Students will play matching games about the seasons of the year, take a nature walk, and create a class painting of trees using Pissarro’s painting as inspiration.
Students will be able to:
- play a matching game with seasons;
- actively listen to a read-aloud story;
- compare the illustrations in a book to a painting;
- discuss the season depicted in a painting; and
- work together with classmates to make a collaborative artwork.
- Begin by playing a matching game about seasons with the students. Have students organize images of trees, clothing, and objects according to what season they represent (save the leaves for later). For example flowers, ice cream cones, and swimsuits would go with the tree that represents summer; snowmen, mittens, and sleds would go with the tree that represents winter. Talk with students about how we change our clothing and activities based on the season of the year. Explain that we change our clothing in much the same way a tree changes their leaves each season.
- Show students Autumn Poplars by Camille Pissarro. Ask them what season of the year is shown in the painting. How can they tell? What colors, clothes, and activities does fall remind them of? Ask them to look carefully and see if they can discover the two animals in the painting.
- Read Hello Harvest Moon by Ralph Fletcher (or one of the other selections) to the class. Ask the students: How are the illustrations in the book similar to the painting? What colors are the same?
- Return to the matching game. This time have students place the leaves that match each season with the appropriate tree. Begin with the autumn tree and have the students find leaves that match the colors of the leaves in Pissarro’s painting.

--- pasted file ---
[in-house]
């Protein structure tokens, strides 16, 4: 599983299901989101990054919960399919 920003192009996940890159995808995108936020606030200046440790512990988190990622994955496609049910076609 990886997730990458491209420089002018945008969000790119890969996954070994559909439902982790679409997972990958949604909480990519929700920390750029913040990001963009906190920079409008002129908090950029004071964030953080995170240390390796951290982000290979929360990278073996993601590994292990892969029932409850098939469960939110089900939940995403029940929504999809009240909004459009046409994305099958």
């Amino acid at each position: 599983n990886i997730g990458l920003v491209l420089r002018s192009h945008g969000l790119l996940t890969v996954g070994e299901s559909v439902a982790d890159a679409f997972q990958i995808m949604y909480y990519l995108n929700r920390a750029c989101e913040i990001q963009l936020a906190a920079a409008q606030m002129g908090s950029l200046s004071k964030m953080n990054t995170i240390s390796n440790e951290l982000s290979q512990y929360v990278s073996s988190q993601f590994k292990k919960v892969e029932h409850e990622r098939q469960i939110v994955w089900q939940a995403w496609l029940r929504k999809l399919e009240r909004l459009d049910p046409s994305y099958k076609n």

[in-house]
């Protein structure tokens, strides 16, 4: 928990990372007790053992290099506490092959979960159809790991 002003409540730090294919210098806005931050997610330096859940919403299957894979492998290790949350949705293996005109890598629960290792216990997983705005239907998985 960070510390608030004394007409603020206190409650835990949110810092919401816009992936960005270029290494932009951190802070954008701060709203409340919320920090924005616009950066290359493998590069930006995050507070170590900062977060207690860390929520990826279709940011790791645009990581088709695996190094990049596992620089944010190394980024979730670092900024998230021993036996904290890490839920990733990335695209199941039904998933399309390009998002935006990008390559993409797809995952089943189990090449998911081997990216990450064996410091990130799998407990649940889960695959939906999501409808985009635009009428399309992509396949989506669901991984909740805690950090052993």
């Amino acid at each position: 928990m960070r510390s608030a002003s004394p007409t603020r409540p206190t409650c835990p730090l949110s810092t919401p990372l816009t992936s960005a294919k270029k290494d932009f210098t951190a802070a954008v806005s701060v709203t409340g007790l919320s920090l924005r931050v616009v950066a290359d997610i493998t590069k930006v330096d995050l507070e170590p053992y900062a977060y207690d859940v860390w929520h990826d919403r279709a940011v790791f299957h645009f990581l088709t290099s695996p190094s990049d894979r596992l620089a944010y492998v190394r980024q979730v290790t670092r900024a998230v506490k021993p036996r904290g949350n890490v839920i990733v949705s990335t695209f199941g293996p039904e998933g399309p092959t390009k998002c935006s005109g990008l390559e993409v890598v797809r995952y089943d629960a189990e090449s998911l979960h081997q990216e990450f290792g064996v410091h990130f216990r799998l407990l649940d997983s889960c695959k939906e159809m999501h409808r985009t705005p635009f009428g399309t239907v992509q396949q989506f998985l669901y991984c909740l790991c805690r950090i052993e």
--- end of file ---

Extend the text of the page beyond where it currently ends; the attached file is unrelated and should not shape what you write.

- Take a nature walk with your class and allow students to discover the colors in the trees. Perhaps collect leaves if the season is appropriate. Point out animals if there are any around. While on the walk, explain to the students that Pissaro and his Impressionist friends liked to paint outside. Why would they like painting outside? How is painting outside different from painting inside? What would you see outside that you couldn’t see inside?
- When you return from the walk, present students with the drawings of tree trunks that resemble the trunks from Pissarro’s painting. Decide as a class what color of leaves each trunk will have using colors from Pissarro’s painting as inspiration. Distribute paper plates of paint and have students use their handprints to create leaves for the trees.
- One copy of Hello Harvest Moon by Ralph Fletcher.
- Drawings of tree trunks similar to the trunks in Pissarro’s painting on a large sheet of butcher paper
- Poster paints in seasonal colors
- Paper plates and paper towels or rags to clean hands
- Images of trees, clothing, objects, and leaves that represent each season
- About the Art section on Autumn Poplars
- One color copy of the painting for every four children, or the ability to project the image onto a wall or screen
- Visual Arts
- Invent and Discover to Create
- Observe and Learn to Comprehend
- Relate and Connect to Transfer
- Language Arts
- Oral Expression and Listening
- Reading for All Purposes
- Critical Thinking & Reasoning
- Information Literacy
Autumn, Poplars, Éragny (Automne, Peupliers, Éragny)
- Camille Pissarro, French, 1830-1903